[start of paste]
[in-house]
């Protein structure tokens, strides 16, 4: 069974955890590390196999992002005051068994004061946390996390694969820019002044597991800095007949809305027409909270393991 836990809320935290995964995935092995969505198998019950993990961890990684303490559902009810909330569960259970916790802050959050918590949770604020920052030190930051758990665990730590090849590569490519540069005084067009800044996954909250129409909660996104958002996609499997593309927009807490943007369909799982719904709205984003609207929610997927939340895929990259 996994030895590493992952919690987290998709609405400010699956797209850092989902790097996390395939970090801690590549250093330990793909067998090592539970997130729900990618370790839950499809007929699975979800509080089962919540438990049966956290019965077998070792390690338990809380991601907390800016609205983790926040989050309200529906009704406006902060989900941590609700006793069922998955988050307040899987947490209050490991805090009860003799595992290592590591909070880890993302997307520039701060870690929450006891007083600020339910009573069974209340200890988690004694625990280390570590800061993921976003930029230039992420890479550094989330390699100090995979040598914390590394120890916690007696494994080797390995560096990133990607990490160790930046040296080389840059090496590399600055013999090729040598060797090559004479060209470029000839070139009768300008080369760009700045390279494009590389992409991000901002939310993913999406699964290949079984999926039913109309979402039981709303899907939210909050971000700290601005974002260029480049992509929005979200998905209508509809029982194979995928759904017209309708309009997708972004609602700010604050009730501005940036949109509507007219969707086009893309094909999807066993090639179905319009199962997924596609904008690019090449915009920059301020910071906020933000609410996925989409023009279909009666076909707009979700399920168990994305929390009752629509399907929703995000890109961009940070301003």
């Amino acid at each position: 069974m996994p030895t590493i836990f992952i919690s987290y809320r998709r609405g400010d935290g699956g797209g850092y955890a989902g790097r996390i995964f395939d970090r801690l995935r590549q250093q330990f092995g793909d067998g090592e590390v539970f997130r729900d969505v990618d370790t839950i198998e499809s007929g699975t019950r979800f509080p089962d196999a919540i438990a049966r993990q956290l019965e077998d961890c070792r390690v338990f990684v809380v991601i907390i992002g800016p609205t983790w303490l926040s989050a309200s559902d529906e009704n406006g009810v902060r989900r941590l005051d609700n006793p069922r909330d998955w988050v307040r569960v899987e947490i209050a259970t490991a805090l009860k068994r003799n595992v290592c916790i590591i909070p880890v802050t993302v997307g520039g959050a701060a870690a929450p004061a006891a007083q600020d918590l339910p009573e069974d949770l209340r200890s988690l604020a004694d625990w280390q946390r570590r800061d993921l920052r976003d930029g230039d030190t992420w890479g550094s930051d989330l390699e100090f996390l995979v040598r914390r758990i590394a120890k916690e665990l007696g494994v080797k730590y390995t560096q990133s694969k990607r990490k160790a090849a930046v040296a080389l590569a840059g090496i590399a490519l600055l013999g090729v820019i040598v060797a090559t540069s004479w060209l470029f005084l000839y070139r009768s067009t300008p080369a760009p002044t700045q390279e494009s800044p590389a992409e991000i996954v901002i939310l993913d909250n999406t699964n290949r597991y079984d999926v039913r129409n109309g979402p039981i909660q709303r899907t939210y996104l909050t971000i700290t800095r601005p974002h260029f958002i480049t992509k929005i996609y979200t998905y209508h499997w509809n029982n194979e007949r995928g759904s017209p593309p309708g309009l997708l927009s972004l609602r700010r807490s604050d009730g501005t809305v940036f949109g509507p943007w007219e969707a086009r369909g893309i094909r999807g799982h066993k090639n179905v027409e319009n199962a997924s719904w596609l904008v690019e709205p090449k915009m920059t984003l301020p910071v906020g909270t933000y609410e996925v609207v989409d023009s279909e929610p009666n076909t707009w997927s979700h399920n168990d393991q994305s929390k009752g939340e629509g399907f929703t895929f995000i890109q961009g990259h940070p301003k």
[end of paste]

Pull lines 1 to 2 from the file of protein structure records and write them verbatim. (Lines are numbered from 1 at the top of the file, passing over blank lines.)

[in-house]
């Protein structure tokens, strides 16, 4: 069974955890590390196999992002005051068994004061946390996390694969820019002044597991800095007949809305027409909270393991 836990809320935290995964995935092995969505198998019950993990961890990684303490559902009810909330569960259970916790802050959050918590949770604020920052030190930051758990665990730590090849590569490519540069005084067009800044996954909250129409909660996104958002996609499997593309927009807490943007369909799982719904709205984003609207929610997927939340895929990259 996994030895590493992952919690987290998709609405400010699956797209850092989902790097996390395939970090801690590549250093330990793909067998090592539970997130729900990618370790839950499809007929699975979800509080089962919540438990049966956290019965077998070792390690338990809380991601907390800016609205983790926040989050309200529906009704406006902060989900941590609700006793069922998955988050307040899987947490209050490991805090009860003799595992290592590591909070880890993302997307520039701060870690929450006891007083600020339910009573069974209340200890988690004694625990280390570590800061993921976003930029230039992420890479550094989330390699100090995979040598914390590394120890916690007696494994080797390995560096990133990607990490160790930046040296080389840059090496590399600055013999090729040598060797090559004479060209470029000839070139009768300008080369760009700045390279494009590389992409991000901002939310993913999406699964290949079984999926039913109309979402039981709303899907939210909050971000700290601005974002260029480049992509929005979200998905209508509809029982194979995928759904017209309708309009997708972004609602700010604050009730501005940036949109509507007219969707086009893309094909999807066993090639179905319009199962997924596609904008690019090449915009920059301020910071906020933000609410996925989409023009279909009666076909707009979700399920168990994305929390009752629509399907929703995000890109961009940070301003």